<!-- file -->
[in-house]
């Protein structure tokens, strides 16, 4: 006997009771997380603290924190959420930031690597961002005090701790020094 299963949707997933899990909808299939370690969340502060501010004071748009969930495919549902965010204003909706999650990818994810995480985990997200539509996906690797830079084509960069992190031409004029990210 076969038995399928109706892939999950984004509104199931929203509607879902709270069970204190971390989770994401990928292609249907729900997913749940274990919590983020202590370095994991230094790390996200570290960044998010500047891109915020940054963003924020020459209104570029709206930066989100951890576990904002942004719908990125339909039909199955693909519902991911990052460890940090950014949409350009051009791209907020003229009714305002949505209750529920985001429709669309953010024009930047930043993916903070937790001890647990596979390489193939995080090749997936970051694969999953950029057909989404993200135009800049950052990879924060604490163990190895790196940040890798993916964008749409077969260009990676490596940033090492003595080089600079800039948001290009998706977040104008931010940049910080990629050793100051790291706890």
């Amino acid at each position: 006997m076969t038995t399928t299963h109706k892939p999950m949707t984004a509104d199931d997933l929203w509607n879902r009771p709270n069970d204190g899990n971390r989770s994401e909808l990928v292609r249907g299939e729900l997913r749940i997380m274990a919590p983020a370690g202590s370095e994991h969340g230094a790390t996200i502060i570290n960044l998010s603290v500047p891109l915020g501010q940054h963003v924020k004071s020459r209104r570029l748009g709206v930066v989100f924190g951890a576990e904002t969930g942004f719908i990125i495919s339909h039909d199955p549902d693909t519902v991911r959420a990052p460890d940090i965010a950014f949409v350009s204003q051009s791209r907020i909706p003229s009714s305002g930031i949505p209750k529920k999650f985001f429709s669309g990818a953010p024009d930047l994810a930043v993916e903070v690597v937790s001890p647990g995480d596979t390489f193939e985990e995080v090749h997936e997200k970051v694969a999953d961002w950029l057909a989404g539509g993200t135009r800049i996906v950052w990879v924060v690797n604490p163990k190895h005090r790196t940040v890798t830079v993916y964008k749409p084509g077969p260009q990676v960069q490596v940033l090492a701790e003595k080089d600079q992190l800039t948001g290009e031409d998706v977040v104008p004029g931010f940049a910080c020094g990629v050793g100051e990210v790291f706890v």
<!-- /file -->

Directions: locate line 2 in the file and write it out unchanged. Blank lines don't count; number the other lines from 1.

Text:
């Protein structure tokens, strides 16, 4: 006997009771997380603290924190959420930031690597961002005090701790020094 299963949707997933899990909808299939370690969340502060501010004071748009969930495919549902965010204003909706999650990818994810995480985990997200539509996906690797830079084509960069992190031409004029990210 076969038995399928109706892939999950984004509104199931929203509607879902709270069970204190971390989770994401990928292609249907729900997913749940274990919590983020202590370095994991230094790390996200570290960044998010500047891109915020940054963003924020020459209104570029709206930066989100951890576990904002942004719908990125339909039909199955693909519902991911990052460890940090950014949409350009051009791209907020003229009714305002949505209750529920985001429709669309953010024009930047930043993916903070937790001890647990596979390489193939995080090749997936970051694969999953950029057909989404993200135009800049950052990879924060604490163990190895790196940040890798993916964008749409077969260009990676490596940033090492003595080089600079800039948001290009998706977040104008931010940049910080990629050793100051790291706890």